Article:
Alois Alzheimer was a German psychiatrist who observed a patient called Auguste Deter over a period of five years, and once she died, opened up her brain. He found amyloid plaques and neurofibrillary tangles which are signs of Alzheimer’s disease. The disease was named by his mentor, Emil Kraepelin, while describing presenile and senile dementia.
Hans Asperger was an Austrian pediatrician and medical theorist who described what he called “autistic psychopathy” in children. The paper was published during WWII in German. Interestingly, Asperger suffered from the same symptoms in his childhood. The term “Asperger’s syndrome” was popularised by the English Psychiatrist, Lorna Wing, in the early 1980s.
The disease was described in detail by English physician, John Langdon Down in 1862. In his paper titled “Observations on an Ethnic Classification of Idiots” in 1866, Down described the condition and classified people with Down’s syndrome as a “Mongolian Idiot”. Although this seems racist, Down used his findings to suggest that races didn’t exist.
This inflammatory disease of the digestive system was described by Polish physician, Antoni Leśniowski in 1904. Burrill Bernard Crohn, an American gastroenterologist, described fourteen cases in 1932, along with his colleagues Leon Ginzburg and Gordon Oppenheimer. Because Crohn’s name came earlier in the alphabet, the disease became known as Crohn’s Disease.
Although the disease was known since the middle ages, called “chorea”, George Huntington thoroughly described the disease in 1872 after studying the medical records of several generations of a single family. He was only 22 when the paper got published. Huntington noted the exact pattern of inheritance, and also that the disease could disappear from a lineage.
This disease is not named after a doctor, but a famous patient instead. Lou Gehrig was a famous American baseball player who started showing symptoms of amyotrophic lateral sclerosis (ALS) towards the end of his career. His paralysis was rapidly increasing, and he had trouble swallowing. An autopsy was not conducted after his death, which would have helped science.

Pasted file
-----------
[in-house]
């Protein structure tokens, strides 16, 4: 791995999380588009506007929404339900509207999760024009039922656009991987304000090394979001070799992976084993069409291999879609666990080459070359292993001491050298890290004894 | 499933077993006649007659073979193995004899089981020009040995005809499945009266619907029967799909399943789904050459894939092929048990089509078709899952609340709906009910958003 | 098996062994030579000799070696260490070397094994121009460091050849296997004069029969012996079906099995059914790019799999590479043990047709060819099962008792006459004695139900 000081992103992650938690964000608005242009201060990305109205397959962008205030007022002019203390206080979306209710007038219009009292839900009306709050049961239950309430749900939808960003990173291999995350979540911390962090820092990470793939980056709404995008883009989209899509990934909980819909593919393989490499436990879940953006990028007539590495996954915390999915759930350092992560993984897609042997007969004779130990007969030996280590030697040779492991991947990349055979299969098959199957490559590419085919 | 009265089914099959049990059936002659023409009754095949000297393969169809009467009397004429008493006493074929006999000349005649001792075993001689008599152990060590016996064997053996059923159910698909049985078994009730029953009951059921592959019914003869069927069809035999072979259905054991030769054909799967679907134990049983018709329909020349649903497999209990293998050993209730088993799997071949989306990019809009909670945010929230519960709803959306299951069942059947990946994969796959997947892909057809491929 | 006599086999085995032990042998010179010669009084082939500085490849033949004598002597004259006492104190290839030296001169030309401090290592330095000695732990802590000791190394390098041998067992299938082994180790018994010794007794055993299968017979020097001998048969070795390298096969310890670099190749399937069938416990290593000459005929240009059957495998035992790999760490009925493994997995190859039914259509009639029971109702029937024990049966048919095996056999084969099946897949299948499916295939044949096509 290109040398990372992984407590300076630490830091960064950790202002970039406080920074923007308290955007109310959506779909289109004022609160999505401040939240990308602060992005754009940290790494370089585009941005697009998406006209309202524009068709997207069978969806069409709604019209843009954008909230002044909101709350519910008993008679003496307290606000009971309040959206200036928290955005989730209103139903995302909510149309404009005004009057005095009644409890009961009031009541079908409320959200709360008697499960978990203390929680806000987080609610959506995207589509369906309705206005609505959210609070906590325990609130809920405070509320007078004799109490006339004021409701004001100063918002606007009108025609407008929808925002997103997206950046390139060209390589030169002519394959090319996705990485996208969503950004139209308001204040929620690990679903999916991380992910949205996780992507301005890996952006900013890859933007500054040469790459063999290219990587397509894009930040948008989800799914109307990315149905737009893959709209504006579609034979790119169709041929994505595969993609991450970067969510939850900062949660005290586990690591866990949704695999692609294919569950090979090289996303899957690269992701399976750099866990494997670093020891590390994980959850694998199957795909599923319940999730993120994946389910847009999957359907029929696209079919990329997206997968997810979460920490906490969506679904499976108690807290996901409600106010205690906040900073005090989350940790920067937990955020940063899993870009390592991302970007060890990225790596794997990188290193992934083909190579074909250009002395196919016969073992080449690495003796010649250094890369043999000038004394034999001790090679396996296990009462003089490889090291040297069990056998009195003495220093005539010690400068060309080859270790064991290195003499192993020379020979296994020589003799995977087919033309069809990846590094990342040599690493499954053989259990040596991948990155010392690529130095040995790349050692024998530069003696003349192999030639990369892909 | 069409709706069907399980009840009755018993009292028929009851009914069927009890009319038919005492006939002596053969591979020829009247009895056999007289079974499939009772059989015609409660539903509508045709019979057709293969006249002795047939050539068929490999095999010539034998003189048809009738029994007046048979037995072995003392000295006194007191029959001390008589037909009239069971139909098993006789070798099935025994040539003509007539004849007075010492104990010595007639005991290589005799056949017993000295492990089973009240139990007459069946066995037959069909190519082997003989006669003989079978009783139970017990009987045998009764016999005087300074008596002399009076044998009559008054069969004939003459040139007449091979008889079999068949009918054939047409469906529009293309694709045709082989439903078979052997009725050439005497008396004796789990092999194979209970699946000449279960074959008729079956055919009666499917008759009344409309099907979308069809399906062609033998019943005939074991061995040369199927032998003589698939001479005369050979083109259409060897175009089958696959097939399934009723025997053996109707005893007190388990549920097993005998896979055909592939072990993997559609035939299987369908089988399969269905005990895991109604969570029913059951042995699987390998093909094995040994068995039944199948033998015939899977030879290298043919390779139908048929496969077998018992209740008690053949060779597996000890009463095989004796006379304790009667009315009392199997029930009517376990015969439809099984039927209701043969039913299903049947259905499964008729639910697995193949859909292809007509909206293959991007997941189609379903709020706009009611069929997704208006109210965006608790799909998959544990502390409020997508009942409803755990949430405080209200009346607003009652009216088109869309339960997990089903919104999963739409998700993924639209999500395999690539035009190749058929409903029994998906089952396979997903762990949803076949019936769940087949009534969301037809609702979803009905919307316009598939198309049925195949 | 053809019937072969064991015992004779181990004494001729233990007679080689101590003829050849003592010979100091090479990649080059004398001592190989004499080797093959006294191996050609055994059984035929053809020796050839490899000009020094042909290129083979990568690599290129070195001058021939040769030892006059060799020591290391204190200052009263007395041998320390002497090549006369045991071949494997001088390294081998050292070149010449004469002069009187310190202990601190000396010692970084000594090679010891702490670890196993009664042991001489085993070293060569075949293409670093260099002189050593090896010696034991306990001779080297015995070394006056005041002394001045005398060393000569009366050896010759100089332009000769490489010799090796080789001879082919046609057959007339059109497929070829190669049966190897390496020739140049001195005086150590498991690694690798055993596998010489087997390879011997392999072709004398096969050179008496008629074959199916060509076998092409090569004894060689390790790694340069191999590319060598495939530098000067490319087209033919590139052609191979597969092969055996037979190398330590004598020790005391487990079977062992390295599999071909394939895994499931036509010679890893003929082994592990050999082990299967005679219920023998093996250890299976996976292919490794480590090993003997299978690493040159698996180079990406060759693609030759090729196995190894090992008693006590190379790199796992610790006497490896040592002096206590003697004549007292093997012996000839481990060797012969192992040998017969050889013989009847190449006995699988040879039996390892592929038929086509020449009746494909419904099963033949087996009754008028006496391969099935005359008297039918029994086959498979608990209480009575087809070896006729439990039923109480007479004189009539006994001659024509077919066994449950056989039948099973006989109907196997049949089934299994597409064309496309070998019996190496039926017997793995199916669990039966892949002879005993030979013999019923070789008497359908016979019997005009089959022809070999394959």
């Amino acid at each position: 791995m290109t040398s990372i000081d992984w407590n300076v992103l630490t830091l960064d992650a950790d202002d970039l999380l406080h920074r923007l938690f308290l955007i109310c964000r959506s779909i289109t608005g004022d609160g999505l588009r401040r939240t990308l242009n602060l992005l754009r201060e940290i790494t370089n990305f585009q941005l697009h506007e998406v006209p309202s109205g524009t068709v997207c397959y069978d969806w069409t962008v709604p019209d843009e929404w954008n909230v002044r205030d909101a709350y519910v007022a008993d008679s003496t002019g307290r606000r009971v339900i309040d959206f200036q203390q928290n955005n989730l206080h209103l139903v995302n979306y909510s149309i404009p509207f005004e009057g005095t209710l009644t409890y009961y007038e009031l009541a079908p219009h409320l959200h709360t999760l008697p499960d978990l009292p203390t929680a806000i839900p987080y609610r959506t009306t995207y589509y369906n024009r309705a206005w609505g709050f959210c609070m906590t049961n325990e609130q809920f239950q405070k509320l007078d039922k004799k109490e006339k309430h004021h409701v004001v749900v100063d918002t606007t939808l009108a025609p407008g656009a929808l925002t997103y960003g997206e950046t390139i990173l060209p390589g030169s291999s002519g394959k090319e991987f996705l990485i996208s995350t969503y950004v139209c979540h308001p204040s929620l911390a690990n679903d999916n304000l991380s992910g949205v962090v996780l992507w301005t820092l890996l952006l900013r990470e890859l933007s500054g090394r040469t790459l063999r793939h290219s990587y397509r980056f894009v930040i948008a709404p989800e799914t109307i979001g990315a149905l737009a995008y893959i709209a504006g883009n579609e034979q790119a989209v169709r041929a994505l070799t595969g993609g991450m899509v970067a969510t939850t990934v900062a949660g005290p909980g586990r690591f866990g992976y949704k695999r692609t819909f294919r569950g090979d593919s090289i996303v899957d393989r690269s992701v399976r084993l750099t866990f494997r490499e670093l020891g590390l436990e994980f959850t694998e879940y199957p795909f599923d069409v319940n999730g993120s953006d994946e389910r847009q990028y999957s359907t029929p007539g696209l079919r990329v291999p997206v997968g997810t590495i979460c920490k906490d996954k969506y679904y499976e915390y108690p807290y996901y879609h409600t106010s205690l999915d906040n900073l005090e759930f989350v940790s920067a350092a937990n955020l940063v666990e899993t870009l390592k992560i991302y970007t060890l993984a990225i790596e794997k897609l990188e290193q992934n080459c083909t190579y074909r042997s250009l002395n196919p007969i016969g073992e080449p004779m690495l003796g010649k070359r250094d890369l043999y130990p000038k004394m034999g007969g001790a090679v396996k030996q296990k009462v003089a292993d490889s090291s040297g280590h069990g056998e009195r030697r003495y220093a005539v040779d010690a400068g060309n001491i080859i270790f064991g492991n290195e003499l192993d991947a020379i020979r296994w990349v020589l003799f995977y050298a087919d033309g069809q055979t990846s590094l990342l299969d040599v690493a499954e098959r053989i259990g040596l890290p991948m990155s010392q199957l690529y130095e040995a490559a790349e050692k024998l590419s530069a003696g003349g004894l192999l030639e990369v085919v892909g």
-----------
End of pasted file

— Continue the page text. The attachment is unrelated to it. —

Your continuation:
The syndrome describes the propensity for some elderly people to live in a state of squalor, in a messy and cluttered house, and avoiding the company of others. It is named after the character of Miss Havisham from Dickens’ Great Expectations. The condition is also called Diogenes syndrome after an ancient Greek philosopher who supposedly lived in a large jar in Athens.
The condition is abbreviated as MJD and is a hereditary form of Ataxia. The disease was identified in 1972, and named after the patriarchs of two families where many of the members had the diseases. These men were named William Machado and Antone Joseph. The disease is particularly prevalent among people of Azorean or Portuguese descent.
While the disease was known to the ancients and noted in Egyptian, Greek and Indian medicinal texts, the English surgeon James Parkinson, described six cases in 1817 in a paper titled “An Essay on the Shaking Palsy”. It was only sixty years later that French neurologist, Jean-Martin Charcot coined the term “Parkinson’s disease” to refer to the condition.
This is the name of a disease for a patient who suffers from a condition that does not exist. The patient may be pretending to get attention or care from a doctor, or just to get particular medicines. Some patients can even manifest symptoms which can be hard to cure. The condition is named after the eccentric fictional German, Baron Munchausen.
Georges Gilles de la Tourette was a French physician who described the nervous physical and verbal tics in "Study of a Nervous Affliction" in 1857. In the study, he referred to the disease as "convulsive tic disorder" and said that a new clinical category could be defined. Jean-Martin Charcot, a famous French neurologist bestowed the disease with its name.
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